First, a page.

g \not \in F

From the definition of all functions of functions, it can be shown that,

 (\forall x : x \in F \implies g\ x \in F) \implies g \in F
 (\forall x : x \in F \implies g \ne x \implies g\ x \in F) \implies g \in F
 (\forall x : x \in F \implies \operatorname{true}) \implies g \in F
 \operatorname{true} \implies g \in F
 g \in F

which is false because we assumed,

g \not \in F

So g is an element of F and not an element of F.

Therefore, if there exists a function that may not be applied to itself, then there is no set F satisfying the above definition of "all functions". This result leads us to question the set theoretic approach to lambda calculus. The usual approach to defining sets of functions is to build a Von Neumann universe. However, because the only type in the untyped lambda calculus is the function, it is not clear how to do this.

Domain of lambda calculus[edit]

The problems with lambda abstraction arose when a domain was imposed on it. If the lambda abstraction is allowed to define the domain, instead of imposing the domain upon the lambda abstraction, these problems no longer appear.

Lambda calculus is defined by beta reductions and eta reductions. Interpreting reduction as defining equality gives an implicit domain for the lambda calculus. The rules are,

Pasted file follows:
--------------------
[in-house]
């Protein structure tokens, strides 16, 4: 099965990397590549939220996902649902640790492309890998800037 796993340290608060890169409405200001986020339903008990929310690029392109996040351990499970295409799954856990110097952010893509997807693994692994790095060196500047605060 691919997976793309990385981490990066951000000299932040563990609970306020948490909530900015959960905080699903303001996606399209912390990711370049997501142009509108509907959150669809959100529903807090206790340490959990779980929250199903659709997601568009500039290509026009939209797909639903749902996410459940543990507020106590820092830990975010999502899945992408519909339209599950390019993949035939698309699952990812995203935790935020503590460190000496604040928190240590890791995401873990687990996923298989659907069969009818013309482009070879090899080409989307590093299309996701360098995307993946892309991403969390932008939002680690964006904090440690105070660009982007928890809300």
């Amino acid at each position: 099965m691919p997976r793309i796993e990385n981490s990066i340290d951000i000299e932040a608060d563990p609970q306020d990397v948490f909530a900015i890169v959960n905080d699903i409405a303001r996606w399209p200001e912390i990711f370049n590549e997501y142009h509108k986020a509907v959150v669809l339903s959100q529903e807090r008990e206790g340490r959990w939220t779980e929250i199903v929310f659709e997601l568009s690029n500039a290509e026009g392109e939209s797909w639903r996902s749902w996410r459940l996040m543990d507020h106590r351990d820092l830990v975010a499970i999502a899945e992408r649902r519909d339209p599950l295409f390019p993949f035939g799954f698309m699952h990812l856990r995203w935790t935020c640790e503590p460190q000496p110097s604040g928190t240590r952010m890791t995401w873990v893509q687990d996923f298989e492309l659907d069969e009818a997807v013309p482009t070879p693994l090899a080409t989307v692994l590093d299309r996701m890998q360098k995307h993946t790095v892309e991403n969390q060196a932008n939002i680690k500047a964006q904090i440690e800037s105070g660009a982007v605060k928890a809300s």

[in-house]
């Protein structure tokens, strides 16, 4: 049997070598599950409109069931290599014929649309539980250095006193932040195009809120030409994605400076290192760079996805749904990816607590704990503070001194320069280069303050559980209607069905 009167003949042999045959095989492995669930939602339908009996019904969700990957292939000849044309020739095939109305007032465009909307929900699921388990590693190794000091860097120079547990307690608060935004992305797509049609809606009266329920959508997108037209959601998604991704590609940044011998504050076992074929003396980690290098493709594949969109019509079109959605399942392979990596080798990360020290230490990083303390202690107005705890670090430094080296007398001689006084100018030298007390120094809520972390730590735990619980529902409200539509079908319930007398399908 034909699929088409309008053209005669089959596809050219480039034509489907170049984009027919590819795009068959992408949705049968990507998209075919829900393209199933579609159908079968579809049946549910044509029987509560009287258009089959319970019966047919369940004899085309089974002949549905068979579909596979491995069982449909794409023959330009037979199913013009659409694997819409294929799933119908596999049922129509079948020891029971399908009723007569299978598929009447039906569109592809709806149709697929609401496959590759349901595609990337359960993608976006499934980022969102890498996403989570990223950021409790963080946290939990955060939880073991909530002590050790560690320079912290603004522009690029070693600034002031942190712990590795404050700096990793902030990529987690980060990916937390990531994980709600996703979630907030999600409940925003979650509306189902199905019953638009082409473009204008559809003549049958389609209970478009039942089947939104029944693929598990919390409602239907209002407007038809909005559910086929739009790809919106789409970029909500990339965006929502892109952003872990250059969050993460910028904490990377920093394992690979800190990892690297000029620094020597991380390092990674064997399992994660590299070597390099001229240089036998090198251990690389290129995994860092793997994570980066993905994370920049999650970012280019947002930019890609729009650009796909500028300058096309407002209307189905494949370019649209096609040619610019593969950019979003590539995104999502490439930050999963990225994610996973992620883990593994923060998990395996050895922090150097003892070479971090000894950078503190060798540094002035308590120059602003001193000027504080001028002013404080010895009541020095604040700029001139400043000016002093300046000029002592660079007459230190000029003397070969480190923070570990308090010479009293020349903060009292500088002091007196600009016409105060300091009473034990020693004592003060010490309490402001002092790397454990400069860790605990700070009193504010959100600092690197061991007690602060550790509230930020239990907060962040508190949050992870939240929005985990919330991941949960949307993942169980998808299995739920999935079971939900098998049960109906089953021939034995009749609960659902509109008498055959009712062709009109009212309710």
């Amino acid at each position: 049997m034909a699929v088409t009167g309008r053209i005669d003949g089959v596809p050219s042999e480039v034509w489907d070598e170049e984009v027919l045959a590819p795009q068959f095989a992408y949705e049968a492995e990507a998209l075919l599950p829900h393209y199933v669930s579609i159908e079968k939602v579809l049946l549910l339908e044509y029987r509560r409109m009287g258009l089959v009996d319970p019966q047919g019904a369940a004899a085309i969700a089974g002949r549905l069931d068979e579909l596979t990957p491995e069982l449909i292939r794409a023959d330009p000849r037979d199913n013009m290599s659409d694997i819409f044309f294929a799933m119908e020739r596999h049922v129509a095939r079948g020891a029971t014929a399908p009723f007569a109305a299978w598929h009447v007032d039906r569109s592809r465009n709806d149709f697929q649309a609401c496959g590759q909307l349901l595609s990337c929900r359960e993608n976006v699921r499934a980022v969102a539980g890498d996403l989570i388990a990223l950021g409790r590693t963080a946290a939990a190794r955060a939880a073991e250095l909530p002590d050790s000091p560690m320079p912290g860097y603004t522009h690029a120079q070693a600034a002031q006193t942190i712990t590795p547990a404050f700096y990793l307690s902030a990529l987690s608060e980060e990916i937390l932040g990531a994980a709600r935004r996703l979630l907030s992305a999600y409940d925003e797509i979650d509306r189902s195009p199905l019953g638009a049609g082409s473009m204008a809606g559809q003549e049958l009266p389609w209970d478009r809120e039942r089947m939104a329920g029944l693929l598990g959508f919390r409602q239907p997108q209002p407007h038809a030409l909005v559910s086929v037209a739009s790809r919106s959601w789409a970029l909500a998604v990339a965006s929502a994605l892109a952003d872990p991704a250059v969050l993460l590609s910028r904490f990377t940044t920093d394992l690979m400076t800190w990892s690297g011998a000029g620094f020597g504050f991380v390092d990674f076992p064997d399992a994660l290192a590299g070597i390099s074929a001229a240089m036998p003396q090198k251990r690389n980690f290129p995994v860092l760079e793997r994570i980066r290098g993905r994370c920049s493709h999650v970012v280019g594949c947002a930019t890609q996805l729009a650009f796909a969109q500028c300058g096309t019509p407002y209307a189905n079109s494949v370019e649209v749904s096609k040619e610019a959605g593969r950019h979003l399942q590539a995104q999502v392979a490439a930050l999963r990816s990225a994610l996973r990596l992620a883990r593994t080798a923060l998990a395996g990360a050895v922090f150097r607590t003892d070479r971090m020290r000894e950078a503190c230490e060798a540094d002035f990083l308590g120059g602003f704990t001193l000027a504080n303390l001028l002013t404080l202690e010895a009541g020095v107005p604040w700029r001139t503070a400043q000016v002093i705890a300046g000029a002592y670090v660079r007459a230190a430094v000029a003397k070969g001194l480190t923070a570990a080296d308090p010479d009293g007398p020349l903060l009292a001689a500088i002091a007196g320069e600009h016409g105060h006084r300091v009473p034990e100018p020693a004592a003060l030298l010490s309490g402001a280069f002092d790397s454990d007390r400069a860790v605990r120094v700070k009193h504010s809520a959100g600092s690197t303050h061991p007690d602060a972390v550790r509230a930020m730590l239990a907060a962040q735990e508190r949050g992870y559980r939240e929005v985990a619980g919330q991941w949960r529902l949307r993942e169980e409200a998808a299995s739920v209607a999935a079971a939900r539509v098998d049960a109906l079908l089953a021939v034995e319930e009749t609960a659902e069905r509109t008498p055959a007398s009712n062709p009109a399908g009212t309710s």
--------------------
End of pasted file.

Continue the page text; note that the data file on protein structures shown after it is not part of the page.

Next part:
• Every lambda abstraction has one value.
  • The beta reduction of a lambda term has the same value.
  • The eta reduction of a lambda term has the same value.
  • Alpha convertible lambda terms are equal.
  • If two lambda terms can not be shown to be equal, they are not equal.

If lambda terms may be reduced to normal form then the Church–Rosser theorem may be used to show that lambda terms are equal if their normal forms are alpha convertible.

If not then the undecidability of equivalence shows that in general there is no algorithm to determine if two lambda terms are equal.

Example: No solutions -> one solution[edit]

For example the equation x = \neg x may be coded with Church encoding and using Curry's Y combinator as,

\operatorname{not}_1 = \lambda p.\lambda a.\lambda b.p\ b\ a
(\lambda f.(\lambda x.f\ (x\ x))\ (\lambda x.f\ (x\ x))) (\lambda p.\lambda a.\lambda b.p\ b\ a)

And the recursion is,

(\lambda x.(\lambda p.\lambda a.\lambda b.p\ b\ a)\ (x\ x))\ (\lambda x.(\lambda p.\lambda a.\lambda b.p\ b\ a)\ (x\ x))
(\lambda p.\lambda a.\lambda b.p\ b\ a)\ ((\lambda x.(\lambda p.\lambda a.\lambda b.p\ b\ a)\ (x\ x))\ (\lambda x.(\lambda p.\lambda a.\lambda b.p\ b\ a)\ (x\ x)))
\lambda a.\lambda b.((\lambda x.(\lambda p.\lambda a.\lambda b.p\ b\ a)\ (x\ x))\ (\lambda x.(\lambda p.\lambda a.\lambda b.p\ b\ a)\ (x\ x)))\ b\ a